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english solder

Discussion in 'Electronic Repair' started by Peter Lener, Dec 29, 2005.

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  1. Peter  Lener

    Peter Lener Guest

    sometime in my remote past i had solder i believe that came from england--it
    had 5 tubes of flux in the very thin solder--i believe the name was edwin or
    erwin or something that started with e

    any help is appreciated--trying to buy some from them
  2. ml

    ml Guest

    You probably mean Ersin Multicore solder. There is some on eBay, says
    on the label that there are factories in USA UK Canada and Malaysia
  3. James Sweet

    James Sweet Guest

    Count me in, I despise lead-free solder, it just doesn't work worth a
    crap compared to the standard stuff. Joints tend to be cloudy and blobby
    and it's hard to make it flow well. Guess I better stock up.
  4. Arfa Daily

    Arfa Daily Guest

    Absolutely, James. I have written whole pieces in magazines about the
    hateful stuff. Soldering on printed circuit boards was, until a couple of
    years ago, a tried, tested, reliable and mature technology. Bad joints,
    except in the ' traditional ' places, had become a rarity. Now, I see more
    and more, often on huge surface mount ICs, where you would never have seen
    them before. There are also issues with mixing leaded and lead free solders.
    Most of the current wisdom states that a joint with mixed composition, is
    potentially more unreliable, than either type on its own. I think that it is
    absolute madness to make it law such that a board originally fabricated
    using leaded technology, has to be repaired using unleaded, after June this
    coming year.

    I currently have an issue with a device that I use many hundreds of in the
    course of doing a modification to a particular industrial board that I see
    hundreds of a year. Over here in the UK, none of the suppliers who deal with
    this component, can supply me in the numbers I require, unless I am prepared
    to commit to them ordering in a year's supply for me. For a little guy like
    me, who is at the mercy of the whims of the company that I do this work for,
    this is not an option. So I found a company in the US who can supply me with
    as many as I need, when I need them and, even allowing for exchange rates,
    shipping and import tax, can still supply me them for 2/3 what I have to pay
    here. It has worked great for the last year. Now, on enquiring, it seems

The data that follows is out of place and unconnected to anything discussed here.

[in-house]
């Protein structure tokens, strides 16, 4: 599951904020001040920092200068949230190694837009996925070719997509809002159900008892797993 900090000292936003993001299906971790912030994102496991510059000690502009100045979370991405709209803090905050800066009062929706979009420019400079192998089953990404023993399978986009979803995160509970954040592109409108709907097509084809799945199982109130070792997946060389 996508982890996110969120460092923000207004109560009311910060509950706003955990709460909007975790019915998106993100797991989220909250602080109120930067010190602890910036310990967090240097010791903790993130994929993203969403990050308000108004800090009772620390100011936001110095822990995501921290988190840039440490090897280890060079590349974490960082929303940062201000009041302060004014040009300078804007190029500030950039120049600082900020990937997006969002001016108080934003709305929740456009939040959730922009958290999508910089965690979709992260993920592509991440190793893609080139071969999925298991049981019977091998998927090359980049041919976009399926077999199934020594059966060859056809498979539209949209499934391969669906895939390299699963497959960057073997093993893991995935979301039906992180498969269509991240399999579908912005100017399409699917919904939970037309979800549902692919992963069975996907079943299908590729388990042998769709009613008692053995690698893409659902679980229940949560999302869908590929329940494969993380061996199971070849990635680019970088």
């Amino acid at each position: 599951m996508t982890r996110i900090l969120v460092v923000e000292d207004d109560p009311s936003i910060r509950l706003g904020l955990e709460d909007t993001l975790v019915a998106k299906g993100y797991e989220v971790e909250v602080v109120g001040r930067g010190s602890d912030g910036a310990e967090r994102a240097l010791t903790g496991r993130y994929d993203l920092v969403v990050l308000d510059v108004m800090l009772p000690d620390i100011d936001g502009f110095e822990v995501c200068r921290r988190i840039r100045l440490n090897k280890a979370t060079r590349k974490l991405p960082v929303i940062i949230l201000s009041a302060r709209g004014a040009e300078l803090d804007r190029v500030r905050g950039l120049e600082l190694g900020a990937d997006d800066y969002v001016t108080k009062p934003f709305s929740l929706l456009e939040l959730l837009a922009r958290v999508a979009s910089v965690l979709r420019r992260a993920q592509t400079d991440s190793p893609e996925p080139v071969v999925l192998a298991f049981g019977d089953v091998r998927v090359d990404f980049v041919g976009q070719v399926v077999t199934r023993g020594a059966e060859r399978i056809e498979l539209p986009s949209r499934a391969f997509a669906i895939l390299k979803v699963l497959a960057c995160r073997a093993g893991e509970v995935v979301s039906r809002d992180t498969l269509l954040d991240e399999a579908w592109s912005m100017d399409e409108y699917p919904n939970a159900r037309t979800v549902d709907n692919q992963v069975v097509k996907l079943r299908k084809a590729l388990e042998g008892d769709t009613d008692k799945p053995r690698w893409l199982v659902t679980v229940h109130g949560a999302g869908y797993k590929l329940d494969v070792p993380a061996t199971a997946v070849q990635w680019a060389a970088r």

that in the US, the lead free version of this component, is not going to be
    offered so, lead free rears its ugly head again, and shafts me on this very
    good business.

    I wouldn't mind so much if someone could demonstrate to me the need for the
    change. Apparently, over 80% of the world's mined lead, goes to automotive
    battery manufacture. This has been exempted because there is " no viable
    alternative to this technology ". Instead, vigourous recycling mandates have
    been put in place. Fair enough. However, only 2% of mined lead finds its way
    into solder, and again, new recycling mandates for end of life electronic
    equipment, have been put in place throughout ( supposedly ) the whole EU.
    I'm pretty sure that millions of people are not being lead poisoned as a
    result of there being leaded solder in the electronics that they interact
    with, and if the stuff is going to be properly recycled at the end of the
    equipment life, JUST WHAT IS THE ISSUE ???

    I would say just how long is it going to be before 400 people get killed
    through a 747 falling out of the sky as a result of bad joints, or how long
    before people start dying in hospitals ( " Charge to 300 - CLEAR !! "
    click... fizzz ... " Oh SH** - someone bang the side quick ! " ) but
    interestingly, as a result of strong lobbying, the avionics and medical
    instrument industries, seem to have succeeded in securing at least temporary
    exemptions. Now ask yourselves, what exactly does this tell us about lead
    free soldering ... ??

    Perhaps we should start ' CALFS ' - C ampaign A gainst L ead F ree S older

    I would be interested in hearing other peoples experiences and thoughts on
    this subject, anywhere in the world, and particularly anyone directly
    involved at production or bulk maintenance levels. Feel free to mail me
    direct if you would prefer not to be ' public ' on the group.

  5. gb

    gb Guest

    Multicore Solder is know owned by Loctite - A Henkel company

    Select you part of world, for distributors and suppliers.
    Newark / MCM / Farnell / InOne companies are distributor of Multicore

    Right in the Farnell (UK) on-line catalog
    MultiCore 63/37 alloy (eutectic mix) - 1 lb roll

    0.56 mm outside diameter - 1001713

    0.61 mm outside diameter - 1001714

    BTW, there will always be Tin / Lead solder available. Yes, Lead free is
    being used in new fabrication -- BUT conventional tin-lead materials
    (components) are NOT compatible with the new lead-free device finishes.